Division of Retirement Benefits

Retirement benefits may be community property, separate property or a little of both. The classification depends upon the time of vesting.

Like any other asset in a divorce, retirement accounts must be divided.  Essentially any retirement benefits acquired or vested during the marriage belong to the community.   Likewise, any benefits acquired before the marriage are considered separate.

Under New Mexico community property laws, the only issue to be determined is when the benefits vested.   This is typically readily determined by contacting the plan administrator or going over the statements associated with the benefits.

Seems simple enough but in fact, the division of retirement benefits are often very hotly disputed in a divorce.  Because the retirement benefits can be the most valuable asset one or both of the spouses possess, it is very important to understand the law regarding the division of retirement benefits so that you receive your fair share of those benefits.

The Albuquerque law firm of Collins & Collins, P.C. can help.  We have extensive experience in New Mexico divorce and family law that will benefit you during this difficult process.  Contact us online or give us a call at (505) 242-5958.

Court Order Required for Divisions of of Retirement Benefits

A QDRO must be submitted to the plan administrator.  Most plans have specific and strict requirements regarding the form and content of the QDRO.  This may mean that the QDRO must be submitted more than once prior to approval.

In order to divide retirement benefits, a Qualified Domestic Relations Order (QDRO) must be filed with the court and then forwarded to the plan administrator.  Most plans will have their own form of QDRO.  The administrator’s requirements must be followed exactly or the Order will be refused.

Submission and approval of the QDRO can be a rather tedious process as some plan administrators require the Order be filed and signed by the judge before they will review it to determine whether it meets their requirements.  If it is refused, the QDRO must be modified, refiled with the Court and signed by the judge again.  Then the QDRO must be resubmitted to the administrator beginning the cycle anew.

Court Intervention Often Required to Calculate the QDRO

The parties often will not agree on the form or the contents of the QDRO requiring the judge to decide.  However, the plan administrator, not the judge, determines whether the QDRO will be finally accepted.

Like any other issue related to the divorce and division of assets, the parties often do not agree on the terms of the division of retirement benefits or the essential terms of the QDRO.  The process is made significantly more complicated when the parties cannot agree on the terms to be put in the QDRO.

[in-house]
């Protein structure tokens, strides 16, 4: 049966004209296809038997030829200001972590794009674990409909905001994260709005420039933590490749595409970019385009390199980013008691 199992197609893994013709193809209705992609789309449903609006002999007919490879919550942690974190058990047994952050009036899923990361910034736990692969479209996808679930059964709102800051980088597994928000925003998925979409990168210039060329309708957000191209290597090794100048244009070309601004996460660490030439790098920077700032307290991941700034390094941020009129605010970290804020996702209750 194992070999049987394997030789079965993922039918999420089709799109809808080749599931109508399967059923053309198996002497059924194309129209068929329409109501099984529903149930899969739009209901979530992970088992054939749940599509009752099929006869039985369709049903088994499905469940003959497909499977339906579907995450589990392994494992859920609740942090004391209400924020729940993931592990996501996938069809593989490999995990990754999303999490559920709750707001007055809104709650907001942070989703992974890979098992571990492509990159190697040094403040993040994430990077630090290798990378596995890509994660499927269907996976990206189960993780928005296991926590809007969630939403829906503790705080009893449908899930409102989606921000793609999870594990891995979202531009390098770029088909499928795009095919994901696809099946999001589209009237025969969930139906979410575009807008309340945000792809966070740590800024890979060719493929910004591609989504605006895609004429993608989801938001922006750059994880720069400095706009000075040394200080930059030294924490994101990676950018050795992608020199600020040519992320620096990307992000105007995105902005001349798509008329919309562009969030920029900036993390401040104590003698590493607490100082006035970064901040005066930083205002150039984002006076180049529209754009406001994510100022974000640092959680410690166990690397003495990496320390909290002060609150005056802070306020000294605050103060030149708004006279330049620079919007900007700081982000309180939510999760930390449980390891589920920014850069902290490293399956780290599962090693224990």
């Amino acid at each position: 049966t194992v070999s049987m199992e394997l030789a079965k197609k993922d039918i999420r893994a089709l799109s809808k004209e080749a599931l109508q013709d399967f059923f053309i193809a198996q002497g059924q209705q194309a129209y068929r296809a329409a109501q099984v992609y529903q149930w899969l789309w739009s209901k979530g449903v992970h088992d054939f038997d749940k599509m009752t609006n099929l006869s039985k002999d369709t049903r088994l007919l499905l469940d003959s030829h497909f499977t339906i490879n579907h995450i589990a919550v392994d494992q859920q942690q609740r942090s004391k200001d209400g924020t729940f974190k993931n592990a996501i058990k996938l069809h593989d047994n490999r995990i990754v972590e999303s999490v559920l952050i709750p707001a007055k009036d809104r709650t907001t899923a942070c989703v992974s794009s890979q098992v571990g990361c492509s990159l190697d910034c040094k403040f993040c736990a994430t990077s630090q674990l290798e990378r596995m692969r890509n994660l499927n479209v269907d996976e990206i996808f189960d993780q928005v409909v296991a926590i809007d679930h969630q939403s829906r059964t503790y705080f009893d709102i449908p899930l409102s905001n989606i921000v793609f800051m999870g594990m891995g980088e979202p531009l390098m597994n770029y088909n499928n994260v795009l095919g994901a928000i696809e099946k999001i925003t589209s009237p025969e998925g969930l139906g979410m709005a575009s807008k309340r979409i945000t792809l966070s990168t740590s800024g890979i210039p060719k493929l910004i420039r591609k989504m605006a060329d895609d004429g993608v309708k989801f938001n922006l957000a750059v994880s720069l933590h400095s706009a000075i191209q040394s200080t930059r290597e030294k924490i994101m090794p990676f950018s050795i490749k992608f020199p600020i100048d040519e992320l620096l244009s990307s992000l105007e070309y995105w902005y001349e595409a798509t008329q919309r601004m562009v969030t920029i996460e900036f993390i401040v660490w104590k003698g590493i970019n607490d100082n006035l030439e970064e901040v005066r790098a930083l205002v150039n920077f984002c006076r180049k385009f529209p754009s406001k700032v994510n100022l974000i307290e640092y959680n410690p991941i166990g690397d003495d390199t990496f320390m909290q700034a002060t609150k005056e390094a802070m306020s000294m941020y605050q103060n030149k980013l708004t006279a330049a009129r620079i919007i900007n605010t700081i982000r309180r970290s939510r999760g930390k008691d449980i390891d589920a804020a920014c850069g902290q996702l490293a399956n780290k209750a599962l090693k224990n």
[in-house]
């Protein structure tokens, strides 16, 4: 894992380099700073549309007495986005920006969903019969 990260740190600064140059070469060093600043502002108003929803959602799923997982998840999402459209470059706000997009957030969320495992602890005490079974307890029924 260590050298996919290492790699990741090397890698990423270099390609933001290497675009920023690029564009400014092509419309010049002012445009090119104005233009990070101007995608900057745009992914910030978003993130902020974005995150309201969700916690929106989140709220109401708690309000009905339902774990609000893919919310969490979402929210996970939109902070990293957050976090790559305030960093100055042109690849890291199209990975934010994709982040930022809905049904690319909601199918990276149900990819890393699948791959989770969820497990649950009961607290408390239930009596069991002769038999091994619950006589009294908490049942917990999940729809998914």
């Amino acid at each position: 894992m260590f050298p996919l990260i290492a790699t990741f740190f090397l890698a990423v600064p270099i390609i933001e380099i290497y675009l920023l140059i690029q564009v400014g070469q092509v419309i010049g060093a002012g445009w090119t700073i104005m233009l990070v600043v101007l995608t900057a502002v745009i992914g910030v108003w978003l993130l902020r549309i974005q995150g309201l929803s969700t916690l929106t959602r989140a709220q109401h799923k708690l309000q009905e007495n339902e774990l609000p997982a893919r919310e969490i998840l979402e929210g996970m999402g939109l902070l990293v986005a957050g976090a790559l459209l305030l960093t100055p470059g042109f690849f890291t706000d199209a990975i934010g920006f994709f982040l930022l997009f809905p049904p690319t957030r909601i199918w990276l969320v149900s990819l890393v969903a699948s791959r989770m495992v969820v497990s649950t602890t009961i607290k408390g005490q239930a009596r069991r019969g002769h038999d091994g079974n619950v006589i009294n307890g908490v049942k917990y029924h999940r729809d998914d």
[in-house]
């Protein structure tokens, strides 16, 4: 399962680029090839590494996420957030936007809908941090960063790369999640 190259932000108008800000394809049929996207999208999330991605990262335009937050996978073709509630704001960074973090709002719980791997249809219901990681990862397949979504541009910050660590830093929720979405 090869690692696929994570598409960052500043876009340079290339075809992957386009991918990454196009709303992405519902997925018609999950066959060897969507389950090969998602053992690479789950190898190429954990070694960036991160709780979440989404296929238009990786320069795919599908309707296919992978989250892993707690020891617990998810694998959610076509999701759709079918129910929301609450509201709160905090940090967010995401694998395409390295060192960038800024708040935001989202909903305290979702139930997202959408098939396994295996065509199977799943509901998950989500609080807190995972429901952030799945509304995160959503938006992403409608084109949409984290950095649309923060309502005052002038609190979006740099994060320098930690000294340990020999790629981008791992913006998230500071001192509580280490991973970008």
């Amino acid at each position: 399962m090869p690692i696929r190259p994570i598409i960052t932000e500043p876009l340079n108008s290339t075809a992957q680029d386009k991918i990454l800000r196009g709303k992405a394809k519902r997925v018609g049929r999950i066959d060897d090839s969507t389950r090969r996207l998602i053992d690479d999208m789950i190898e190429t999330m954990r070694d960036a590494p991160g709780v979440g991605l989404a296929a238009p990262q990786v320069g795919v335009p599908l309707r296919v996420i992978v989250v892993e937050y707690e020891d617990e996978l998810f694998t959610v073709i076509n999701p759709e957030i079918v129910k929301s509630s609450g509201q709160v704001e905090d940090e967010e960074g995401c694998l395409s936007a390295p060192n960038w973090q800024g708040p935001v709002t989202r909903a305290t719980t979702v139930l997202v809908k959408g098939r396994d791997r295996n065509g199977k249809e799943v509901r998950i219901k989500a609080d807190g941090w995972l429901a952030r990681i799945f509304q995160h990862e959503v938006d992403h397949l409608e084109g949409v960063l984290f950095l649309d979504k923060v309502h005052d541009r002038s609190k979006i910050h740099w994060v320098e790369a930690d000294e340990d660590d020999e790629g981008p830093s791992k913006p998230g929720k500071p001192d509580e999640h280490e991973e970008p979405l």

In those cases where the parties cannot agree on the terms of the QDRO, the Court’s intervention and direction is required.  Yet even then, the QDRO may take a couple of submissions and modifications prior to approval by the Plan Administrator and final division of the benefits between the parties.

This is so because the final decision to accept the QDRO belongs the QDRO plan administrator. The Court can help set the terms of the division but cannot dictate the presentation or form of the QDRO to be accepted by the administrator.

Plan Administrator Will Review Form of QDRO, Not the Substance

It is possible that the QDRO will meet the plan’s requirements for filing yet still be erroneously calculated. It is up the parties to get the division correct.

It is important to recognize that the plan administrator is looking to make sure the form submitted meets the plan’s technical requirements.  The administrator will not look to the substance.

In other words, it is up the parties, and their lawyers if they have them, to determine the proper dates and amounts into the QDRO.  As they say, garbage in, garbage out.  It is possible that the QDRO will meet the plan’s requirements for filing yet still be erroneously calculated.

Seek Legal Guidance

Because of the all the challenges and complexities of the QDRO, it is important to seek legal guidance.  If you cannot afford an attorney and a QDRO is necessary, then obtain the form of QDRO from the plan administrator and study the requirements carefully to insure that what you and your ex submit get it right.

Just as importantly, make sure you understand the rules regarding community property in New Mexico so that the final division of retirement accounts upon acceptance by the plan if fair to you under the law.

Because of the complexities and challenges of the QDRO, it is advisable to seek the guidance of an experienced New Mexico divorce attorney.

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